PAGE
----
Riggers from Budco Enterprises undertake a variety of tasks to install Richard Serra’s Sequence, on loan from the Fisher Art Foundation. Video: Rob Marks, © 2011, with permission of Cantor Arts Center at Stanford University.
The assembly mimicked the disorientation and confusion I felt when I first walked Sequence’s pathway—formed of two nesting S-curves—in 2007. The first plate, closest to where I stood, curved from the terrace, blocking the space beyond from my gaze. Each succeeding plate seemed not only to bare itself and define the growing form, but also to hide more of the concrete and abscond with the expanse—compressing the volume as if into the magician’s hat. I had not expected that this process, as beautiful as the evolving form was, would also entail a feeling of loss, a spurned desire to see.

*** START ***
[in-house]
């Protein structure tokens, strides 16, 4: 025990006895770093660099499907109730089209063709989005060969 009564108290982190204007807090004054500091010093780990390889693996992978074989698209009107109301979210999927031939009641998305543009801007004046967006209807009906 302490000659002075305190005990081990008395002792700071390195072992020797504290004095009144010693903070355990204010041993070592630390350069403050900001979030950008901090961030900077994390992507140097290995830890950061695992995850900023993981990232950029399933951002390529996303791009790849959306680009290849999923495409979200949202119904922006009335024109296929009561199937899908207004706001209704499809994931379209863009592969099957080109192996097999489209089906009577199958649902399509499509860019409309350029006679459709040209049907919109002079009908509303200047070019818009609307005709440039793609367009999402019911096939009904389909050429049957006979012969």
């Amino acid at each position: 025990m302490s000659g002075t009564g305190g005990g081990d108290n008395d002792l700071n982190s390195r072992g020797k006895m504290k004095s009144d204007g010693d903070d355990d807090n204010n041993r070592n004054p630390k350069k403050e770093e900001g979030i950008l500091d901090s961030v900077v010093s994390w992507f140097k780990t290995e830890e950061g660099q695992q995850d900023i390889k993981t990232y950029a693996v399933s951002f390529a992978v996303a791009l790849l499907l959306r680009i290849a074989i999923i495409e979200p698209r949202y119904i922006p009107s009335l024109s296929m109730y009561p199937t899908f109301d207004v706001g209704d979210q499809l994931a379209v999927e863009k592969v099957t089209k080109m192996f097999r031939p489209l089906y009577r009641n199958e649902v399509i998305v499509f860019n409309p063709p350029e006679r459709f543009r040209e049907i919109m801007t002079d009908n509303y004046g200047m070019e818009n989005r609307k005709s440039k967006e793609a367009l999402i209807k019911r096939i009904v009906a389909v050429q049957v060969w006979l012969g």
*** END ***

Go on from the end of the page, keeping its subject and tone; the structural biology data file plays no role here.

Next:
Time-lapse video portrays the four-day installation of Richard Serra’s Sequence, on loan from the Fisher Art Foundation. Video: Saul Rosenfield, © 2011, with permission of Cantor Arts Center at Stanford University.
Serra describes the primary experience of Sequence as confusion: “After a point . . . you become confused about whether you’ve been in the same place before or whether you are turning back on yourself. And then you arrive at an exit and you think, ‘This isn’t where I thought I was going to be.’” Sequence is not only about this confusion of orientation, but also about the veiling of space, about the theft of the certainty of my bodily relationship to the space I inhabit. Experiencing a new perspective, I lose the old one. Retracing my steps, I fail to recover the space that was.